I don’t have all the answers, but engagement is something the city, and by extension city-funded neighborhood organizations, should take more seriously. A committee that addresses renter issues would help, as would utilizing more methods of online participation. Not everyone has the time to sit through a 3-hour meeting, and more importantly, that should no longer be a barrier to participation in local politics. Most importantly, if neighborhood organizations refuse to include and advocate for the renters and minorities who dominate their neighborhoods, rather than the property owners who dominate their boards, they should lose their funding.

Hennepin-Lyndale repaving project

After reviewing some of the preliminary plans for the upcoming Hennepin-Lyndale Reconstruction Project, it seems like this is going to be primarily a road paving project.  I was hoping that more improvements would be made for those of us who walk, bike, and use mass transit in this corridor.  I’m honestly a bit skeptical about what can be done to lessen the bellyaches of everyone who travels through this area, regardless of vehicle choice.  (Personally, I’m in favor of something inspired by the Walker – maybe something avant-garde like removing all the stripes on the road and replacing road signage with Kandinsky paintings)

However, a few rather simple changes could make some intersections much more safe and friendly for cyclists and pedestrians.  I live in the Whittier neighborhood, but I have stayed away from biking north or south along Hennepin due to safety concerns, and it’s one of the only stretches of “protected” cycletracks that I tell novice cyclists to avoid.  Let’s look at some problems and (more importantly) some solutions…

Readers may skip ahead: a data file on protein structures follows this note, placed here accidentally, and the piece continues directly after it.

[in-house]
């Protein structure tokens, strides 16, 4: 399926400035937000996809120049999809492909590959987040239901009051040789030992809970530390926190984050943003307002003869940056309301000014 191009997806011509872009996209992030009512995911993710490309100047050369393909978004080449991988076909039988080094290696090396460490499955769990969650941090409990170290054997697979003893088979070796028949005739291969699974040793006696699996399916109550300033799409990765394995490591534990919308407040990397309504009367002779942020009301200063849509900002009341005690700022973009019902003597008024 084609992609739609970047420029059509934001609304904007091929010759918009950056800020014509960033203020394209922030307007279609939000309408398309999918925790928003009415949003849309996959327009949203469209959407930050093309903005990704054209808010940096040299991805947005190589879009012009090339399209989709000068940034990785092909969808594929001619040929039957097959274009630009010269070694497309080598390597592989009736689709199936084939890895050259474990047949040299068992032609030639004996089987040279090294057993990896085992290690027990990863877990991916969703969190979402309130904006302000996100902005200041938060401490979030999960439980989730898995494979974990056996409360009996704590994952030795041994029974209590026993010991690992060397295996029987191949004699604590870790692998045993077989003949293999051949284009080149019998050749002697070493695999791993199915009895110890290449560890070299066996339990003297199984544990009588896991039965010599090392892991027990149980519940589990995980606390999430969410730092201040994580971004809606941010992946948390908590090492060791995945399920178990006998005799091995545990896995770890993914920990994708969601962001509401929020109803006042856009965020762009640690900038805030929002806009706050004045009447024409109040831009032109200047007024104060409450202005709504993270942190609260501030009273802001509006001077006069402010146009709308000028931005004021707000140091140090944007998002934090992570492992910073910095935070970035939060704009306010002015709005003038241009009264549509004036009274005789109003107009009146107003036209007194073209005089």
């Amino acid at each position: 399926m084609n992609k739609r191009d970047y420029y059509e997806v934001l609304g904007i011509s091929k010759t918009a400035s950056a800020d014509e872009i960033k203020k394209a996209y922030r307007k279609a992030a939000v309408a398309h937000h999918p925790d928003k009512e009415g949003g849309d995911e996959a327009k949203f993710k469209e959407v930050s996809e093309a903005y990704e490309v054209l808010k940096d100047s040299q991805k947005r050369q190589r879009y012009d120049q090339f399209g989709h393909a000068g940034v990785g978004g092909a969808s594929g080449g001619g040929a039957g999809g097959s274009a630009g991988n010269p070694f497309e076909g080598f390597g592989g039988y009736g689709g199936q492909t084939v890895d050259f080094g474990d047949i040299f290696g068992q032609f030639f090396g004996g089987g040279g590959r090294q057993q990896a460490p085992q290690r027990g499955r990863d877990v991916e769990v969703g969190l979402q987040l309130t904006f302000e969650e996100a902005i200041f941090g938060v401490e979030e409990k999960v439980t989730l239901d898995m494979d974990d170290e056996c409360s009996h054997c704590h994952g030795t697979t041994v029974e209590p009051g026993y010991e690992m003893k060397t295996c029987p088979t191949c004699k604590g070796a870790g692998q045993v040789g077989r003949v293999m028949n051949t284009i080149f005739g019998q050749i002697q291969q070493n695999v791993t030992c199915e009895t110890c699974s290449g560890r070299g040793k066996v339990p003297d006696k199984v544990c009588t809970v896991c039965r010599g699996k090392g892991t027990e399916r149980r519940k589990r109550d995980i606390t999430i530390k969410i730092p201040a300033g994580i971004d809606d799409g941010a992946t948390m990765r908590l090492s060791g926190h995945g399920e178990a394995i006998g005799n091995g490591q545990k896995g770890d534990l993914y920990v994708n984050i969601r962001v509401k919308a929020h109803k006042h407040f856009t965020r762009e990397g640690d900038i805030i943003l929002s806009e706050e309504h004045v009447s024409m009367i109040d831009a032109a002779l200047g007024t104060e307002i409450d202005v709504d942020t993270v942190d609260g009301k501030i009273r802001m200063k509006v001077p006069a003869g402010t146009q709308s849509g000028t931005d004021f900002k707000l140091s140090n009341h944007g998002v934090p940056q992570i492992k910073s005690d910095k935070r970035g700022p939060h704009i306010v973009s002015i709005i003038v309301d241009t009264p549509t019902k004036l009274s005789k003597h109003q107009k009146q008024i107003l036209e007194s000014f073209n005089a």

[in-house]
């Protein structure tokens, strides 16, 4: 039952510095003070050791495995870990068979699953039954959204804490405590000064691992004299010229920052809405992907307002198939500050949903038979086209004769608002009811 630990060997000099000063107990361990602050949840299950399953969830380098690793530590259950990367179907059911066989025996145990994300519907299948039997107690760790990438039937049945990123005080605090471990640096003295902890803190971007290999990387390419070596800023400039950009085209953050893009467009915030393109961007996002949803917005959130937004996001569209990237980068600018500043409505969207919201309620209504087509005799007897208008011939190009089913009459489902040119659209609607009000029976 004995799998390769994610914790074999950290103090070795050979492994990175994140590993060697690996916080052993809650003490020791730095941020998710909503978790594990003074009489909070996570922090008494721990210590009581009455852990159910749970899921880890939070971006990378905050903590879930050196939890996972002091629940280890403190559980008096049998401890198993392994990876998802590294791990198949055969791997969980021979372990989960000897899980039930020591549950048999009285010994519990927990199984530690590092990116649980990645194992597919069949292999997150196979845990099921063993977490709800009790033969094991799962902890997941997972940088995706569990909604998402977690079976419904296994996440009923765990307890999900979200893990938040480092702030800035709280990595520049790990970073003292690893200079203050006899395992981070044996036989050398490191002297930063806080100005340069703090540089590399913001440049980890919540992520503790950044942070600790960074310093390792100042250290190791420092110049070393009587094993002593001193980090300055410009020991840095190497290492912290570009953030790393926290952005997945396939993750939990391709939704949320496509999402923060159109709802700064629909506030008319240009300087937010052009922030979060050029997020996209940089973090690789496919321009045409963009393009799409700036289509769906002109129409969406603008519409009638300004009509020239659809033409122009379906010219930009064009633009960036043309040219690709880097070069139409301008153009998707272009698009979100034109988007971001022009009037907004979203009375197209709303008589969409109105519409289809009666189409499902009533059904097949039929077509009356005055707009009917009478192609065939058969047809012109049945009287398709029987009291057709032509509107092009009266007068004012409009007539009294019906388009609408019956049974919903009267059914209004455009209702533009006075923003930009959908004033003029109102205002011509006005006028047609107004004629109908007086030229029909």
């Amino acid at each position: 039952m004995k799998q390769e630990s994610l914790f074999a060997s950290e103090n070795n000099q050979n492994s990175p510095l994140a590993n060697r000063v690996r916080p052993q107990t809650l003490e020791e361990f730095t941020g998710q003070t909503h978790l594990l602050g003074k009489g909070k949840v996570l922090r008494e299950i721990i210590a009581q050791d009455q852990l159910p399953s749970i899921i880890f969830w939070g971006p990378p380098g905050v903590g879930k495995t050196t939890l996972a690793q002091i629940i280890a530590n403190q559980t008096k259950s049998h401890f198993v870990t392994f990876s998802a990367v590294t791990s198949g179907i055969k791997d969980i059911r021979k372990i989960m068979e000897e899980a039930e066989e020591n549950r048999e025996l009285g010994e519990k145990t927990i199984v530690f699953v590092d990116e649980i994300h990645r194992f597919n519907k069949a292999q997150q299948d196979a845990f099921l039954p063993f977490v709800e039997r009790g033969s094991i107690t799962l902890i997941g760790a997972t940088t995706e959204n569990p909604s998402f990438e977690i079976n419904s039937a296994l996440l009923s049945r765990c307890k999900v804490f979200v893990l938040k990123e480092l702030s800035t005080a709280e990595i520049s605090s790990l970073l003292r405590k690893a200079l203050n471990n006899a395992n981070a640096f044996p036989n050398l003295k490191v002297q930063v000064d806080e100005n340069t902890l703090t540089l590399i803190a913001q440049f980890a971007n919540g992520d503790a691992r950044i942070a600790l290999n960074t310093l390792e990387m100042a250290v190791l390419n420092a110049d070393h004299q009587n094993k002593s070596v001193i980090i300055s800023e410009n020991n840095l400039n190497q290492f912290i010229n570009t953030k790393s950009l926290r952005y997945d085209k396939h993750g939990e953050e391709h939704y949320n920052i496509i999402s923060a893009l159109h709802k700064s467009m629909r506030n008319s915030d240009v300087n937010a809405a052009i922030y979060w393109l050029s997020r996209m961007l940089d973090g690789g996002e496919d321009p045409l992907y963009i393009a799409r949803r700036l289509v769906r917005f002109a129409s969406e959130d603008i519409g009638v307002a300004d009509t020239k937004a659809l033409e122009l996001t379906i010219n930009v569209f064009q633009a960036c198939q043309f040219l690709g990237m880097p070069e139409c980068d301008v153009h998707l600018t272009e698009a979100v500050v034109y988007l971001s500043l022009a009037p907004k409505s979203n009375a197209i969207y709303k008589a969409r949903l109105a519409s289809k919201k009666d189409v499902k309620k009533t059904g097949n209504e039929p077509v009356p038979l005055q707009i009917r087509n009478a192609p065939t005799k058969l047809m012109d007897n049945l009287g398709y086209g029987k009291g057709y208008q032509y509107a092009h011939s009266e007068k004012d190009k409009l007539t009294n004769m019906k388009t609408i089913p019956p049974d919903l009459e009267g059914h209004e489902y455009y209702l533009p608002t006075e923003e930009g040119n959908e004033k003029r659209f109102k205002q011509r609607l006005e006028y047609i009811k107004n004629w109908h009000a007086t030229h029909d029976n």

Hennepin & Oak Grove:

LyndaleOakGrove-300x230

As a cyclist, there are a few dangerous circumstances here that can be mitigated through smarter street design.  The first is west-facing traffic on Oak Grove attempting to turn north.  While there is both a “No Turn on Red” sign as well as a bright swath of day-glo paint, cars still meander into the bike lane, even if they don’t intend to break the law by turning on red.  This can cause accidents as well as prevent cyclists from entering or exiting Loring Park safely due to the placement and necessity of a curb ramp.

This problem is easier to solve than you’d think, and we can use how drivers interact with the road to our advantage.  One way to do this is to supplement the signal marked at (1) with an additional signal marked at (2).  Cars tend not to move past where they can see all traffic signals which apply to them, so by moving a light closer to where traffic should actually stop (and maybe complementing it with a “Stop Here On Red” sign), it gives an indication that they should not proceed past that point.   One example of this behavior occurs further south, at this intersection where traffic from 94 can get to Lyndale or Hennepin:

94LyndaleSouth

While this intersection isn’t perfect either, cars tend to not stray into sidewalks or bike lanes largely due to signal placement and signage.  (Of course, these cars are exiting off a freeway and into an urban setting, which may lead to more malleable behavior, but I digress)

Looking back at the picture of Hennepin and Oak Grove, another major problem is the combined cyclist/pedestrian lane.  It’s inconvenient and dangerous for a number of reasons, partially due to the fact that it’s on a hill.  As northbound cyclists gain speed on the hill, they must pass groups of pedestrians (whose behavior can be erratic) while monitoring any southbound cyclists who may be also avoiding pedestrians or overtaking one another as they climb the hill.  In addition, before you get to Oak Grove, try to figure out which northbound right-turning cars will yield to you and which ones will cut right in front of you; something that can only be ascertained by observing whether a driver is looking at their mirrors.  (plus there are always the drivers who turn without signaling, which is always a fun surprise) That’s a lot of things to pay attention to!